The Importance of Being As Earnest As Frances Ha

In modern film, it’s difficult to find a character that possesses any amount of sincerity. All you get these days are clever automatons in the vein of your Juno and Charlie Bartlett types. But alone amid the sea of faux genuineness is Frances Halladay, or Ha (you have to see the movie to understand).

Frances, plain and simple
Frances, plain and simple
Released in 2013, Frances Ha marks the first writing collaboration between Gerwig and Noah Baumbach (their second, Mistress America, will come out later this year). More than faintly tailored to Gerwig’s own awkward, good-natured persona, part of Frances’ likability stems from the actress portraying her.
With her best friend and roommate, Sophie (Mickey Sumner)
With her best friend and roommate, Sophie (Mickey Sumner)
Like Frances, Gerwig had an interest in modern dance and had planned to study musical theater in New York. Instead, she opted for an English/philosophy major, but ended up in New York nonetheless. The similarities between Frances and Gerwig continue in that both hail from the sleepy suburban city of Sacramento (apart from Joan Didion and Molly Ringwald, very few other famous people can make that claim).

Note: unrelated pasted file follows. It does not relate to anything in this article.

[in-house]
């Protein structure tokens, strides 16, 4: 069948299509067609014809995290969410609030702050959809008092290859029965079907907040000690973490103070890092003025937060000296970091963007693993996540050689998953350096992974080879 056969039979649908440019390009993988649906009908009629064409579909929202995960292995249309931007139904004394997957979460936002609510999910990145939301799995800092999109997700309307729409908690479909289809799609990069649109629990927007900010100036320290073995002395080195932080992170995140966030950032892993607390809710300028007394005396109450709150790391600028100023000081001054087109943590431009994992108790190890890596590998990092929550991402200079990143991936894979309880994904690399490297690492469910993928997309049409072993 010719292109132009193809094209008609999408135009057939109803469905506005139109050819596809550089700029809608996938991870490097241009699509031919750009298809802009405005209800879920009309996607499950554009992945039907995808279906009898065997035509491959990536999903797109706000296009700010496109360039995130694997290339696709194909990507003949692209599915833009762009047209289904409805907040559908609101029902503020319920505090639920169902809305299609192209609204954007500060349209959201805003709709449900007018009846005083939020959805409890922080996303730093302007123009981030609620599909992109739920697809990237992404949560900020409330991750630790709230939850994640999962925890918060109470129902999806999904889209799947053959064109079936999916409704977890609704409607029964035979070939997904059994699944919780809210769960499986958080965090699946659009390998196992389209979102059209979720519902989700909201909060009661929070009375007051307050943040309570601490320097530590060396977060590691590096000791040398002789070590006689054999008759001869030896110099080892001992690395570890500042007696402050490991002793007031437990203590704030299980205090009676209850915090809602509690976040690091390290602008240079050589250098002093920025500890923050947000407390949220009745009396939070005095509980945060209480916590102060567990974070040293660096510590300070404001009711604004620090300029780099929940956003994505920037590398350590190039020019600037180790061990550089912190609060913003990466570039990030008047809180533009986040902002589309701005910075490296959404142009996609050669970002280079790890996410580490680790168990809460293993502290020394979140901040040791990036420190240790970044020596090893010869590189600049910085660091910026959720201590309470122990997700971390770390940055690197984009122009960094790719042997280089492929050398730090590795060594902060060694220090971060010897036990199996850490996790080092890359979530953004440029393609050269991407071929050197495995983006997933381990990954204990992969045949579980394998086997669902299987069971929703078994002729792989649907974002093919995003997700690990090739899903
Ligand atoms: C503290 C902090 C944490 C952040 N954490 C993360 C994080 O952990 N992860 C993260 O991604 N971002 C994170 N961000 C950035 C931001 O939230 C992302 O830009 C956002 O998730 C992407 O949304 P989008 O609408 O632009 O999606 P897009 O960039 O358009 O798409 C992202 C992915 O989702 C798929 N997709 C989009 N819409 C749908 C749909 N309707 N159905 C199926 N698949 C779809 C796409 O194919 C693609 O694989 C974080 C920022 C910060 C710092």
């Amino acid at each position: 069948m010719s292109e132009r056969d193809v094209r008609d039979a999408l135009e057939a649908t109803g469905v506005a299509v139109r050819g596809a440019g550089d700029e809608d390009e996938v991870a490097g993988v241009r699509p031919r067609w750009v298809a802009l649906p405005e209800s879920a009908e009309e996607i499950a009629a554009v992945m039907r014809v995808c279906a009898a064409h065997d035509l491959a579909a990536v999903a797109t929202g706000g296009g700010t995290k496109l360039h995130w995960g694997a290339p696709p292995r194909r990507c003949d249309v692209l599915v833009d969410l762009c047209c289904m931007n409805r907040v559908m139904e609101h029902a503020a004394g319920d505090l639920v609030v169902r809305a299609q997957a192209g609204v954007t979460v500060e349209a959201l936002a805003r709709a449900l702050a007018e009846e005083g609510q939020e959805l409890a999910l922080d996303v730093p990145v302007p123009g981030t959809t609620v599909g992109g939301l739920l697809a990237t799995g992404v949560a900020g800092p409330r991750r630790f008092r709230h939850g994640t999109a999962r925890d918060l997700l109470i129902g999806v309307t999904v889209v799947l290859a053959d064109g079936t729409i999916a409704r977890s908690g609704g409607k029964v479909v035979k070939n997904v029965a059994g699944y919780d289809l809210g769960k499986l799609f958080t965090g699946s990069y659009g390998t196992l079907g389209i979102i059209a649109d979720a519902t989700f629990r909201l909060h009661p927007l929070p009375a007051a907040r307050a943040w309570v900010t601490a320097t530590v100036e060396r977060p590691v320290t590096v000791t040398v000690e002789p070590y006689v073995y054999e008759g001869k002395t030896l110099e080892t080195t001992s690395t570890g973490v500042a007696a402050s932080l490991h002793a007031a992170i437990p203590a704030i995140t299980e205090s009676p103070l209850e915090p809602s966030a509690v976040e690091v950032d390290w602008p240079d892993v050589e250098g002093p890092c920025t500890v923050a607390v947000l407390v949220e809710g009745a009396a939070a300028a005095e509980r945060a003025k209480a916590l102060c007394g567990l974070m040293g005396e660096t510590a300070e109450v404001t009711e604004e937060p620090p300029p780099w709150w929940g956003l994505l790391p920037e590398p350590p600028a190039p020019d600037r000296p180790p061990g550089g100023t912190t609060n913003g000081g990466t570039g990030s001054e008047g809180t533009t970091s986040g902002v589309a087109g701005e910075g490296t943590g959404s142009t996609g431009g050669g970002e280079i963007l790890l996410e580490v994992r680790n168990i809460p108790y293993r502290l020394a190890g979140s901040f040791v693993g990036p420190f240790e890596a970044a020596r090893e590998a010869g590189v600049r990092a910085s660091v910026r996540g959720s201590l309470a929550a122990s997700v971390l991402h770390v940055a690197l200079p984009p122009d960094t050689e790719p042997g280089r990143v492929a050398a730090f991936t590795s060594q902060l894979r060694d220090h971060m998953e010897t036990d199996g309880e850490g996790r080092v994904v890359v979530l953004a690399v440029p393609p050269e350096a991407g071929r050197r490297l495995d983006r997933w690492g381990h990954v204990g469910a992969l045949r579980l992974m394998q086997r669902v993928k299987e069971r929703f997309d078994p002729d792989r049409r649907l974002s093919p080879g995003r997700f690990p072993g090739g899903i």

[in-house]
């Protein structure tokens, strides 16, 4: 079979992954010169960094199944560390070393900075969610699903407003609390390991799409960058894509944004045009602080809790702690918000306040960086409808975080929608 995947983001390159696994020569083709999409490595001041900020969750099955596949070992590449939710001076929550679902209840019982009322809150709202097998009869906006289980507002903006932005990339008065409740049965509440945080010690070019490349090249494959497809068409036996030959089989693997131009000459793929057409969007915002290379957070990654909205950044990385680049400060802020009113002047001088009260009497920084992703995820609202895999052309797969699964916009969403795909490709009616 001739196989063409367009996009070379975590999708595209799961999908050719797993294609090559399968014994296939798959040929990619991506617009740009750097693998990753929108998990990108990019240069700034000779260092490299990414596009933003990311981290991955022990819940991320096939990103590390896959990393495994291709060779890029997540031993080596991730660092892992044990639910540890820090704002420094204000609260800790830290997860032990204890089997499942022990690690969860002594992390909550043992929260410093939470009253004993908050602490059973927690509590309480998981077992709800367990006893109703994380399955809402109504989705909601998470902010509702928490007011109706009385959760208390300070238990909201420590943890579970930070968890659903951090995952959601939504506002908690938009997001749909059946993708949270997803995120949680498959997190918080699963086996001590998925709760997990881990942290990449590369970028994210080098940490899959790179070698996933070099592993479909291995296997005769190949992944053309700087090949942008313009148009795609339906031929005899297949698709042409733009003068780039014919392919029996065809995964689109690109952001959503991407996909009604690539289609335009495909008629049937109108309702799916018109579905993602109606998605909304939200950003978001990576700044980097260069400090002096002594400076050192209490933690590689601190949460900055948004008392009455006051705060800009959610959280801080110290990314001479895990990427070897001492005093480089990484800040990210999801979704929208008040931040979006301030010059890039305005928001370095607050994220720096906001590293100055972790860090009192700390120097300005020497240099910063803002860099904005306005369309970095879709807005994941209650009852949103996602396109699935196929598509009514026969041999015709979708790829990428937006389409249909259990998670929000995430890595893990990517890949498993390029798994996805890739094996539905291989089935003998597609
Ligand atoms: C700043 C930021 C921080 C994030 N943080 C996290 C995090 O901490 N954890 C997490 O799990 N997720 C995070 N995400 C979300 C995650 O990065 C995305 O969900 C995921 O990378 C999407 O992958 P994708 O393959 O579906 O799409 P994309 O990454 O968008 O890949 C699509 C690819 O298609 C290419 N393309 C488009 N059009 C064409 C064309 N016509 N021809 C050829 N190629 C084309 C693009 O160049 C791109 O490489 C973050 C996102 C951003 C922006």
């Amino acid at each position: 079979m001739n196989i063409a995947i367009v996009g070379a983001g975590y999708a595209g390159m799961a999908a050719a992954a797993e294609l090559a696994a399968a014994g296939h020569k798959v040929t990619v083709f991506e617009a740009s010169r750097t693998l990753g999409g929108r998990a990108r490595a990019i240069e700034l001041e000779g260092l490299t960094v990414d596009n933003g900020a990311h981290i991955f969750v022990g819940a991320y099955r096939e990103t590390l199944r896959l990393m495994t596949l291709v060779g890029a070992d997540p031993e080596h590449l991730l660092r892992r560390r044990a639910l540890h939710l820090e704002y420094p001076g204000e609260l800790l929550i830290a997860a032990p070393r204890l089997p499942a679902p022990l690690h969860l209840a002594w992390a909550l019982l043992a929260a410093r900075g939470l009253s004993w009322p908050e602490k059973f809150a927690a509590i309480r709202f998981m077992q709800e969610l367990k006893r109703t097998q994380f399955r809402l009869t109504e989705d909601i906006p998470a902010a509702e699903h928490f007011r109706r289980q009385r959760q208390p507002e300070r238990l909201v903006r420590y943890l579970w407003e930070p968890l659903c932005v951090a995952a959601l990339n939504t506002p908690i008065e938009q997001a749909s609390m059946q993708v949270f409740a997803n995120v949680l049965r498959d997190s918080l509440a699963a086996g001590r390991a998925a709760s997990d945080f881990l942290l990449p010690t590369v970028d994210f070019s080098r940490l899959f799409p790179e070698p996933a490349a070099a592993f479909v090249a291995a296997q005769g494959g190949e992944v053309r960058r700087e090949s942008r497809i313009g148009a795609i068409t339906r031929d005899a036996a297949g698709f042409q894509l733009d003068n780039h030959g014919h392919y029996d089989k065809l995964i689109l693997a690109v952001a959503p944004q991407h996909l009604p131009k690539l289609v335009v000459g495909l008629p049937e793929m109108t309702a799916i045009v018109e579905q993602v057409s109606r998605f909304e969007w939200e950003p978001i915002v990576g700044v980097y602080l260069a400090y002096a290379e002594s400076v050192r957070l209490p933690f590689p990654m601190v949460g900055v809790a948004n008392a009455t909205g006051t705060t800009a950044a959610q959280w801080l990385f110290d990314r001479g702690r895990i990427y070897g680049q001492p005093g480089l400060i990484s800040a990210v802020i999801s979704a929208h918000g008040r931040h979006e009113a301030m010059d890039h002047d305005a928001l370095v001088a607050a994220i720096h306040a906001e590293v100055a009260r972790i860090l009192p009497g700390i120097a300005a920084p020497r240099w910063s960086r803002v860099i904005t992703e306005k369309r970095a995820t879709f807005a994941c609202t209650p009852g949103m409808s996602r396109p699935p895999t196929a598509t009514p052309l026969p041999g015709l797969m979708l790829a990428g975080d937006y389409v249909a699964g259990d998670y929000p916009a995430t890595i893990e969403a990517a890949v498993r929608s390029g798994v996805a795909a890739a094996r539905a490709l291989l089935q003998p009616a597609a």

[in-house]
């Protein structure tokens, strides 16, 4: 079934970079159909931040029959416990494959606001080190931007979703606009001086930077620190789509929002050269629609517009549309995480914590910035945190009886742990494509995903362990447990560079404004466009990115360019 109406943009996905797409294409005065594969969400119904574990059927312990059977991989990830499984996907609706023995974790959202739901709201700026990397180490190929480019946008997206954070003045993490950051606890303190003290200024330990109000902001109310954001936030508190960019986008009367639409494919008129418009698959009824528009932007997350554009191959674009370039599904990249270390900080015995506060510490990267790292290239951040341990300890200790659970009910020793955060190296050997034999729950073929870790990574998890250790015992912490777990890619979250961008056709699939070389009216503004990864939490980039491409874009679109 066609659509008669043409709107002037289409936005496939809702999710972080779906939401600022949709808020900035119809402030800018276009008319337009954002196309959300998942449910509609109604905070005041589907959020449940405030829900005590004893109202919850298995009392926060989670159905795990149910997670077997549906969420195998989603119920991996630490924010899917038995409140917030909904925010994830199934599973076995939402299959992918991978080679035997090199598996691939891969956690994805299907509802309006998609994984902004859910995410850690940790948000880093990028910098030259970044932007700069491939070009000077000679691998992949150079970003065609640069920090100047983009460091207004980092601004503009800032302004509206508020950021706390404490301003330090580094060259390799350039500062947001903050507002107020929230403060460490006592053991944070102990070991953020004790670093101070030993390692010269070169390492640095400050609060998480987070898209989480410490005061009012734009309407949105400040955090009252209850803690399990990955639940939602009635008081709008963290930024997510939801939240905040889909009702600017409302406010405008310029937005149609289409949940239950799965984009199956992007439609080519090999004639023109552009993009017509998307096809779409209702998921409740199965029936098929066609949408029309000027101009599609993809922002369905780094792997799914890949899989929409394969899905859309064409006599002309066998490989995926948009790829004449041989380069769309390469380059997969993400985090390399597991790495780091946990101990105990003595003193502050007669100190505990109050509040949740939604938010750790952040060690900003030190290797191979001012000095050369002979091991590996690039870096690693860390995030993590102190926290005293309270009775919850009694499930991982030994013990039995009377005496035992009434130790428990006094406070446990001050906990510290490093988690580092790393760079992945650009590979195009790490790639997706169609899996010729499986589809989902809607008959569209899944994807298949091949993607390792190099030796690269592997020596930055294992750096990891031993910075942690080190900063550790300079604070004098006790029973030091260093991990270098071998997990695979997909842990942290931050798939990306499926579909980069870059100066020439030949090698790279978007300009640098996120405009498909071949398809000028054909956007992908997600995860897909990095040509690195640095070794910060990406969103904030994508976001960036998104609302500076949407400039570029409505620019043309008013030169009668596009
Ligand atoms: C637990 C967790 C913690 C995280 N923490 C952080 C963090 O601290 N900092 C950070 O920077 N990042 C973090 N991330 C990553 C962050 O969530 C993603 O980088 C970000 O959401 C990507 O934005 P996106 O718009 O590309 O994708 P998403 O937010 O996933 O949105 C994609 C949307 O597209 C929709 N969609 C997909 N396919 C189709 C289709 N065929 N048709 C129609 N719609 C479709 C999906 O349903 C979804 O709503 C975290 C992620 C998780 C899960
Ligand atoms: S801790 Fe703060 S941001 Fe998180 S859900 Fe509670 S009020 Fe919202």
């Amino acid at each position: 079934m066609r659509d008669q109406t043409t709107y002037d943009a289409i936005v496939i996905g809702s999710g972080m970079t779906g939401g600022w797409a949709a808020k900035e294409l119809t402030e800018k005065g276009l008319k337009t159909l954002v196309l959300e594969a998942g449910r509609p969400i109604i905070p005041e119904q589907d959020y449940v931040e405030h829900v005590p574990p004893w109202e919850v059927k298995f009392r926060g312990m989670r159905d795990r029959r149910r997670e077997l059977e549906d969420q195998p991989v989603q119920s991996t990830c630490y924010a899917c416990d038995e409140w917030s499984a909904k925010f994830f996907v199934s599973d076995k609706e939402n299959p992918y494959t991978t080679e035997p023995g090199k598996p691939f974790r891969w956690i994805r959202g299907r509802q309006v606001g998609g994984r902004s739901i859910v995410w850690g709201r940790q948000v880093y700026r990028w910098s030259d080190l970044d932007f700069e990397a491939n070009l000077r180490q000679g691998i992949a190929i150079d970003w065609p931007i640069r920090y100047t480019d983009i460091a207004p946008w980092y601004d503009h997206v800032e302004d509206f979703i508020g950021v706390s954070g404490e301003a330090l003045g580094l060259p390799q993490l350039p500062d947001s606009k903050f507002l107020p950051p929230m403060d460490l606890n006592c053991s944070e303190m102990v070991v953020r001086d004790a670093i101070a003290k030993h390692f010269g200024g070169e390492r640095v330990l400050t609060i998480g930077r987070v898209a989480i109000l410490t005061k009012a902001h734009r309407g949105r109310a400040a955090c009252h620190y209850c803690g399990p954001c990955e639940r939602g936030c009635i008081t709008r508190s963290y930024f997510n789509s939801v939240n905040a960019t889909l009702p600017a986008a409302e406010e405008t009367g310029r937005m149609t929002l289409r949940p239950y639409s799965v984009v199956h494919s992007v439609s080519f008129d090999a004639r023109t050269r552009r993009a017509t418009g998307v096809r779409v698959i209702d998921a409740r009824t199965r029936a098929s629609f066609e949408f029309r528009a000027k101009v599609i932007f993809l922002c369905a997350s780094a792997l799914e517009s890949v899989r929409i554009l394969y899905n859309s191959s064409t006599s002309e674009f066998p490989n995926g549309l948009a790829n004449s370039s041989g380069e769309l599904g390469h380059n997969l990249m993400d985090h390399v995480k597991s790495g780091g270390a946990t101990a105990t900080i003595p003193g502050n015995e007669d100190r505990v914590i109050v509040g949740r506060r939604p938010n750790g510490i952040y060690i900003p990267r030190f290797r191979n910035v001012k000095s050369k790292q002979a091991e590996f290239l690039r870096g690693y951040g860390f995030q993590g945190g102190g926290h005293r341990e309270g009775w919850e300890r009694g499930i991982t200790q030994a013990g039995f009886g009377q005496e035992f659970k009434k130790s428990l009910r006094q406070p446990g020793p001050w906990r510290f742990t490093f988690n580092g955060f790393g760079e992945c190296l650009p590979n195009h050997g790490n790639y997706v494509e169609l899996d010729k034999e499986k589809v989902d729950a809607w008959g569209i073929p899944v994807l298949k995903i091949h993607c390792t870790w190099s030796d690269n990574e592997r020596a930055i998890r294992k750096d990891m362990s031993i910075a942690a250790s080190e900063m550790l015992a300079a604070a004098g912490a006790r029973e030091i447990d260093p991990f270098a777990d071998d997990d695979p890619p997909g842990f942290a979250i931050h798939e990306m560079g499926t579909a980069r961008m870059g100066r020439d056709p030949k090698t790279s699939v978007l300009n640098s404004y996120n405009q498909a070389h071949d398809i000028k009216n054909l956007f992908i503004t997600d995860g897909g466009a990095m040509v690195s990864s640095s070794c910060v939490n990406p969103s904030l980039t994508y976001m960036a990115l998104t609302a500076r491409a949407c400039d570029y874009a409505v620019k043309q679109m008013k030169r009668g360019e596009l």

Enjoying simple pleasures with her roommates
Enjoying simple pleasures with her roommates
Whether or not this means that the earnestness of a character stems from how closely he or she resembles the actor playing him or her is arbitrary. The only thing that can be stated with certainty is that a film’s resonance is in direct correlation to the empathy one feels with the character (barring, of course, any Stanley Kubrick movie). And, in the past decade of cinema, no one has come across as more so that Frances Halladay.

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